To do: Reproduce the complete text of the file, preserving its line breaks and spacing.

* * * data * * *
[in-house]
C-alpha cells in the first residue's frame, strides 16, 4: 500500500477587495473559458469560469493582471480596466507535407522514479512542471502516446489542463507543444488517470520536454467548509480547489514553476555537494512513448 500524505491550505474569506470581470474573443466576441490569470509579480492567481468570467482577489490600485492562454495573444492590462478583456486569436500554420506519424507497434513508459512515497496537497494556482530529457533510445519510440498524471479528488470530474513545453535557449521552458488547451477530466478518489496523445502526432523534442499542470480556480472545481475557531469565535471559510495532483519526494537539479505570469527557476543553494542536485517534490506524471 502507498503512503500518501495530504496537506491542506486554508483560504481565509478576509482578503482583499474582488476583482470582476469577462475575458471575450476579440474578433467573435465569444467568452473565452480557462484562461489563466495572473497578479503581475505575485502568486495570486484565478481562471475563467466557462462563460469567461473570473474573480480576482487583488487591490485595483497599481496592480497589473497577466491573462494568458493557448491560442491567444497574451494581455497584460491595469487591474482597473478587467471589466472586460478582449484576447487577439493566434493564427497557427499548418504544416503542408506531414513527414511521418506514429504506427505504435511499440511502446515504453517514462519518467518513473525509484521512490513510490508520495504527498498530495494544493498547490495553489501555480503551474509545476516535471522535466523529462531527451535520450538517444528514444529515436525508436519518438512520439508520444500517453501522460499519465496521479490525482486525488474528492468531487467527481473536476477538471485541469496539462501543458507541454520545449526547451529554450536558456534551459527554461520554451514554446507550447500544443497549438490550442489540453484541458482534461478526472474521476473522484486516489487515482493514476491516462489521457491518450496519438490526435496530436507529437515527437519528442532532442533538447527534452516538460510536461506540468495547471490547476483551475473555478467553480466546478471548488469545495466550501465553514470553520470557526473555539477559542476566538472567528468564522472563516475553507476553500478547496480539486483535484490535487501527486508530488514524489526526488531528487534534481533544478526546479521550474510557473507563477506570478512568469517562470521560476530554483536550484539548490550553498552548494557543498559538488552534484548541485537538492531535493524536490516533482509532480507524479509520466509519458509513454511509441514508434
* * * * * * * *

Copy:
[in-house]
C-alpha cells in the first residue's frame, strides 16, 4: 500500500477587495473559458469560469493582471480596466507535407522514479512542471502516446489542463507543444488517470520536454467548509480547489514553476555537494512513448 500524505491550505474569506470581470474573443466576441490569470509579480492567481468570467482577489490600485492562454495573444492590462478583456486569436500554420506519424507497434513508459512515497496537497494556482530529457533510445519510440498524471479528488470530474513545453535557449521552458488547451477530466478518489496523445502526432523534442499542470480556480472545481475557531469565535471559510495532483519526494537539479505570469527557476543553494542536485517534490506524471 502507498503512503500518501495530504496537506491542506486554508483560504481565509478576509482578503482583499474582488476583482470582476469577462475575458471575450476579440474578433467573435465569444467568452473565452480557462484562461489563466495572473497578479503581475505575485502568486495570486484565478481562471475563467466557462462563460469567461473570473474573480480576482487583488487591490485595483497599481496592480497589473497577466491573462494568458493557448491560442491567444497574451494581455497584460491595469487591474482597473478587467471589466472586460478582449484576447487577439493566434493564427497557427499548418504544416503542408506531414513527414511521418506514429504506427505504435511499440511502446515504453517514462519518467518513473525509484521512490513510490508520495504527498498530495494544493498547490495553489501555480503551474509545476516535471522535466523529462531527451535520450538517444528514444529515436525508436519518438512520439508520444500517453501522460499519465496521479490525482486525488474528492468531487467527481473536476477538471485541469496539462501543458507541454520545449526547451529554450536558456534551459527554461520554451514554446507550447500544443497549438490550442489540453484541458482534461478526472474521476473522484486516489487515482493514476491516462489521457491518450496519438490526435496530436507529437515527437519528442532532442533538447527534452516538460510536461506540468495547471490547476483551475473555478467553480466546478471548488469545495466550501465553514470553520470557526473555539477559542476566538472567528468564522472563516475553507476553500478547496480539486483535484490535487501527486508530488514524489526526488531528487534534481533544478526546479521550474510557473507563477506570478512568469517562470521560476530554483536550484539548490550553498552548494557543498559538488552534484548541485537538492531535493524536490516533482509532480507524479509520466509519458509513454511509441514508434